You've Been Applying Setting Powder Wrong This Whole Time

Setting powder is a must-have. As celebrity makeup artist Jenn Streicher and member of the Laura Mercier Makeup Artist Collective told Byrdie, you should "think of it as an extension to your foundation." She explained, "It sets your makeup in place and extends its longevity. It also gives your look a more professional finish." However, there's no point in investing in, or using setting powder if you don't know how to apply it properly. And as it turns out, there are a few things you could be doing wrong.

Your first mistake is not selecting the perfect setting powder that's right for your skin. Forget what influencers are currently promoting on Instagram, and instead focus on your skin type and problems. "When it comes to loose setting powders, they come in two forms: translucent and colored," makeup artist Beau Nelson revealed to Allure. "Colored [setting powder] works to correct tone, brighten the face, and correct redness," Nelson continued, adding, "Translucent powders are probably the safest bet since they don't change the color of the foundation and don't add coverage." It's crucial that you pick a powder that will do what you want it to do.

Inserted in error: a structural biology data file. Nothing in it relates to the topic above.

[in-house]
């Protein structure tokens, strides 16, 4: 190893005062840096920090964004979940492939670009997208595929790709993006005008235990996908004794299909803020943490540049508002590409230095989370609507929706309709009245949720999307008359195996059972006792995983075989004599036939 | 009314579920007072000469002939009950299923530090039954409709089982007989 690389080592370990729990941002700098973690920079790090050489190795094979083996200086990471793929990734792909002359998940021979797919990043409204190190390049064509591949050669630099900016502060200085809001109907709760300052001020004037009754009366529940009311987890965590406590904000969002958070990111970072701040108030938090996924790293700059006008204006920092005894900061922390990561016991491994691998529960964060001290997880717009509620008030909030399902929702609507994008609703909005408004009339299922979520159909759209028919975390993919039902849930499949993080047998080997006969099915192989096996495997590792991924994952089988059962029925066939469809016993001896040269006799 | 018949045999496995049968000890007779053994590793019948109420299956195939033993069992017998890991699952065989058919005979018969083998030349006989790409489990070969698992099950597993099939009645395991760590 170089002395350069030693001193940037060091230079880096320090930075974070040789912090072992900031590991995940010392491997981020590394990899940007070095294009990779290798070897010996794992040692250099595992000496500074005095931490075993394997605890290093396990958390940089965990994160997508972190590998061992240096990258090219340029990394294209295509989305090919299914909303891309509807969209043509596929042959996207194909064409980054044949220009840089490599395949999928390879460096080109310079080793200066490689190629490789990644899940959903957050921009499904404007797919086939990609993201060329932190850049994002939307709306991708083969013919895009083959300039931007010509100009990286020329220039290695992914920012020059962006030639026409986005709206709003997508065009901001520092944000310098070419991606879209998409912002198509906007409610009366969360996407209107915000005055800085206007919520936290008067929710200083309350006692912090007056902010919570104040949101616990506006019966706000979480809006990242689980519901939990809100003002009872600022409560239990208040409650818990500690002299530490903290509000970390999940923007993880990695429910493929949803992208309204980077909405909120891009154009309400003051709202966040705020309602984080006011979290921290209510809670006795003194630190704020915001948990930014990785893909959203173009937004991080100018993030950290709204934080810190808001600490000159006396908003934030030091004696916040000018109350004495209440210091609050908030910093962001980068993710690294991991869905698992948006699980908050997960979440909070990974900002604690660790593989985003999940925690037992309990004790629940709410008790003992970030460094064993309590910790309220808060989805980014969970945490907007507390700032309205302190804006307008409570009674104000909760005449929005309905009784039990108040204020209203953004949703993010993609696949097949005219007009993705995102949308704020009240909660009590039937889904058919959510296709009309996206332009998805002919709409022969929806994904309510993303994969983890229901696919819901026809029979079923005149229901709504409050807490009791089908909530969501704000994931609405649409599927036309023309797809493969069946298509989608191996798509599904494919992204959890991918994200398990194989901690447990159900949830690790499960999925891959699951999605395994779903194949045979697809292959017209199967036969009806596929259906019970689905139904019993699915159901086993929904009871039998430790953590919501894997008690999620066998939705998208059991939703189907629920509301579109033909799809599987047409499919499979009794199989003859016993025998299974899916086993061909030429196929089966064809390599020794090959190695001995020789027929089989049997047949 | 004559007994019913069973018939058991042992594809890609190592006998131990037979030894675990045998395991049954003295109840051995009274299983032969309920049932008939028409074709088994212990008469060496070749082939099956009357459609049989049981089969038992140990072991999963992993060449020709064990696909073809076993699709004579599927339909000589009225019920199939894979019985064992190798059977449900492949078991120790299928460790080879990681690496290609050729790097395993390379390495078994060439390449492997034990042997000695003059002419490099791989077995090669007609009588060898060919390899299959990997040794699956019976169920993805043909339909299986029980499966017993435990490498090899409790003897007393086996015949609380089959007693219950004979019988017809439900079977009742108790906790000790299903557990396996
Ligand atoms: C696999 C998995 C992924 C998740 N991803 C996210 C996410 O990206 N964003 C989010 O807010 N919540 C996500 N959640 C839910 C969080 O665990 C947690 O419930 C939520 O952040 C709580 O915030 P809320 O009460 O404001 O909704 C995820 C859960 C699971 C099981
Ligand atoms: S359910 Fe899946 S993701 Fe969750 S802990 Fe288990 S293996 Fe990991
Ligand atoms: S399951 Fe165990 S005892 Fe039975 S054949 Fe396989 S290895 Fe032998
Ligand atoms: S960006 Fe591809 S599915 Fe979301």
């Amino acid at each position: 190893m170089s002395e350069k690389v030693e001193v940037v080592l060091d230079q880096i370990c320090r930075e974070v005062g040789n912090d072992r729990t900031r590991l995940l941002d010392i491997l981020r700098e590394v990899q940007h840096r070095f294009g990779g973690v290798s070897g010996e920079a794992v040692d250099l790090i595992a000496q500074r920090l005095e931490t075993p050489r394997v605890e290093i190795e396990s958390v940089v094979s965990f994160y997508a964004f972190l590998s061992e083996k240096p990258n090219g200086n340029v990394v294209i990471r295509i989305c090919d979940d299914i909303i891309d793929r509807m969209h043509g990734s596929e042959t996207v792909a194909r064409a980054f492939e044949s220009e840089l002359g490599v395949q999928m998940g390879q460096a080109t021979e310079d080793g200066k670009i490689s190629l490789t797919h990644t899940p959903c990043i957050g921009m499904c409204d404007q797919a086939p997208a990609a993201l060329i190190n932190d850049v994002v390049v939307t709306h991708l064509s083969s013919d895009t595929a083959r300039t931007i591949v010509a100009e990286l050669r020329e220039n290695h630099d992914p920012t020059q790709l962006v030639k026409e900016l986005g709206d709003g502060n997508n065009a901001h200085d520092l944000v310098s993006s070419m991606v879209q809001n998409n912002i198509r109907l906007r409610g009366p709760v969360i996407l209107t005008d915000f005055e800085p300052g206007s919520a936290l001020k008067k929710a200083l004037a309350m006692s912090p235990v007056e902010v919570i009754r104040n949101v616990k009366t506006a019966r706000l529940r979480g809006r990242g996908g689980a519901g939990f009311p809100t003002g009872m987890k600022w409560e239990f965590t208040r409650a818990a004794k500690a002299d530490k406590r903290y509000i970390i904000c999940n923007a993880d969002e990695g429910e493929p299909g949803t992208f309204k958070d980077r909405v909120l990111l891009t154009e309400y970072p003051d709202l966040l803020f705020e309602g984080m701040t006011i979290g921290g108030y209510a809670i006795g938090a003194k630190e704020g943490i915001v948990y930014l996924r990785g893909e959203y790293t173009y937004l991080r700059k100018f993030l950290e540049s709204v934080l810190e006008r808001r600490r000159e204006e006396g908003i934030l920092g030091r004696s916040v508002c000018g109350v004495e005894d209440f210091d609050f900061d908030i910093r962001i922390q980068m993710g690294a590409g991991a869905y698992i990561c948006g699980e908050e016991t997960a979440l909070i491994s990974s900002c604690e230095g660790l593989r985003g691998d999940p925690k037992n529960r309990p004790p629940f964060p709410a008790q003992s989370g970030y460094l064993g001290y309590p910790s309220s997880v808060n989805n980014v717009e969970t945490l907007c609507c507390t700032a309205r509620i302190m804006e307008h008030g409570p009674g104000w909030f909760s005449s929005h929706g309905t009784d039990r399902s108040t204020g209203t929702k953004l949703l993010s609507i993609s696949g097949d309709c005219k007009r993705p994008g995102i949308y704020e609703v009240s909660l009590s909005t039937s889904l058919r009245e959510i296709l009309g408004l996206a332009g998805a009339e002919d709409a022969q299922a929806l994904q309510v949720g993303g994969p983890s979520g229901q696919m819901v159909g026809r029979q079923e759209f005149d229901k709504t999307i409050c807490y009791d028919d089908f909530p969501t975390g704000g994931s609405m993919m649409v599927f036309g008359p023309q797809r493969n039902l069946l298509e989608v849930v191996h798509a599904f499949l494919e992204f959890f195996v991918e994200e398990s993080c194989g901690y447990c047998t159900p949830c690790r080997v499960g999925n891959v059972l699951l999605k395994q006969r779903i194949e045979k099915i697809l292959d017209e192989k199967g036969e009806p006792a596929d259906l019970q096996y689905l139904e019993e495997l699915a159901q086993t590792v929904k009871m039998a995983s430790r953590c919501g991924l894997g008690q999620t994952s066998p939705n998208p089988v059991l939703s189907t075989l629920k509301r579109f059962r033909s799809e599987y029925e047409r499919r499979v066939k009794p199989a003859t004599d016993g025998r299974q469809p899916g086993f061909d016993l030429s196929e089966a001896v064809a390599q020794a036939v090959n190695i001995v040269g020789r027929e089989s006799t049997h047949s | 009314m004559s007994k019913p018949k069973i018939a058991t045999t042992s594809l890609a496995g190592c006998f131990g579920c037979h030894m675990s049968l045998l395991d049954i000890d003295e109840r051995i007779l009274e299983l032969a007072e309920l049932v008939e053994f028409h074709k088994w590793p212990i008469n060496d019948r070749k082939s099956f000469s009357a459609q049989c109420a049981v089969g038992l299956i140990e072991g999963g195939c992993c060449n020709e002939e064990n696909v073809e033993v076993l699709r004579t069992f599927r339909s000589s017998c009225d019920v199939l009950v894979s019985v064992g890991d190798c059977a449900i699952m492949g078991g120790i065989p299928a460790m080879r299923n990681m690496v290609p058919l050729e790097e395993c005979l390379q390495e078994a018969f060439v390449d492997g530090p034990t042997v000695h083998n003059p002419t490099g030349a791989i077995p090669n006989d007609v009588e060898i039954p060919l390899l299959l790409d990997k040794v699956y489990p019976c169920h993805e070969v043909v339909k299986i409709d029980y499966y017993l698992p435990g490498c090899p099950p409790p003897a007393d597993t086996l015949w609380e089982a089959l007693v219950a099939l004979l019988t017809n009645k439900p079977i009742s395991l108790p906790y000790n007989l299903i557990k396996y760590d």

Always remember to apply setting powder before your foundation has had a chance to dry

Your second mistake is applying your setting powder after your foundation has dried. You want your foundation to stay in place — that's the whole point of setting powder. So, work quickly and lock in your foundation with the setting powder as soon as you've finished putting it on. Technique matters, too. "You should press [the setting] powder onto your skin with a flat-shaped brush or powder puff," makeup artist Daniel Chinchilla instructed Allure. "Pressing it on will prevent the foundation from moving around or streaking in the process. It also allows the foundation to set better so it stays on all day," he continued.

And don't forget to be strategic as there's a good chance you don't actually need to apply it to your whole face. "I like to apply [the powder] in an upside down 'v' shape, focusing on the sides of the nose, mouth, chin, and forehead, by pressing and rolling a powder brush over the areas," Sarah Lucero, global executive director of creative artistry at Stila, told Self.